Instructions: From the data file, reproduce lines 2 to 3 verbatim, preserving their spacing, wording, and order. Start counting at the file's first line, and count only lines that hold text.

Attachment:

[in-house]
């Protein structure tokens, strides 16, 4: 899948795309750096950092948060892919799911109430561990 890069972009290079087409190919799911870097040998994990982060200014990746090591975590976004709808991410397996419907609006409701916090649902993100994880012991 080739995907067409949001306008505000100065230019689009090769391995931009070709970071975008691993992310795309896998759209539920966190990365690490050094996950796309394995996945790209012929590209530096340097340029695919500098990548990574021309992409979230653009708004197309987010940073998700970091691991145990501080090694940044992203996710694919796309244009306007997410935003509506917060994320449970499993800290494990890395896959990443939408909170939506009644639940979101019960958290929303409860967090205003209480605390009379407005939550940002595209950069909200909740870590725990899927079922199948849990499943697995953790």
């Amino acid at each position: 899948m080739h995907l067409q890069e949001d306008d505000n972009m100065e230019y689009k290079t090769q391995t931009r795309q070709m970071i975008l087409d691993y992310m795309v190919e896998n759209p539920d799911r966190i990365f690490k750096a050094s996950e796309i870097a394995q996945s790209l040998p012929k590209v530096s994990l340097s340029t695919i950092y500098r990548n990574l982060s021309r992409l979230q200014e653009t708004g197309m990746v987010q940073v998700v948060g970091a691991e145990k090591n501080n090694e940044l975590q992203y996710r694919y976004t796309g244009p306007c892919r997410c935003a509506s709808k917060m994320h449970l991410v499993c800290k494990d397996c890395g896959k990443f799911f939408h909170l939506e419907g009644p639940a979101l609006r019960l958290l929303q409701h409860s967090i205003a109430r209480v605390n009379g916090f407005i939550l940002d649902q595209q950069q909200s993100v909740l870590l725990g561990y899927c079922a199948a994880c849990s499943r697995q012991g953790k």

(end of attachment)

């Protein structure tokens, strides 16, 4: 899948795309750096950092948060892919799911109430561990 890069972009290079087409190919799911870097040998994990982060200014990746090591975590976004709808991410397996419907609006409701916090649902993100994880012991 080739995907067409949001306008505000100065230019689009090769391995931009070709970071975008691993992310795309896998759209539920966190990365690490050094996950796309394995996945790209012929590209530096340097340029695919500098990548990574021309992409979230653009708004197309987010940073998700970091691991145990501080090694940044992203996710694919796309244009306007997410935003509506917060994320449970499993800290494990890395896959990443939408909170939506009644639940979101019960958290929303409860967090205003209480605390009379407005939550940002595209950069909200909740870590725990899927079922199948849990499943697995953790």
């Amino acid at each position: 899948m080739h995907l067409q890069e949001d306008d505000n972009m100065e230019y689009k290079t090769q391995t931009r795309q070709m970071i975008l087409d691993y992310m795309v190919e896998n759209p539920d799911r966190i990365f690490k750096a050094s996950e796309i870097a394995q996945s790209l040998p012929k590209v530096s994990l340097s340029t695919i950092y500098r990548n990574l982060s021309r992409l979230q200014e653009t708004g197309m990746v987010q940073v998700v948060g970091a691991e145990k090591n501080n090694e940044l975590q992203y996710r694919y976004t796309g244009p306007c892919r997410c935003a509506s709808k917060m994320h449970l991410v499993c800290k494990d397996c890395g896959k990443f799911f939408h909170l939506e419907g009644p639940a979101l609006r019960l958290l929303q409701h409860s967090i205003a109430r209480v605390n009379g916090f407005i939550l940002d649902q595209q950069q909200s993100v909740l870590l725990g561990y899927c079922a199948a994880c849990s499943r697995q012991g953790k």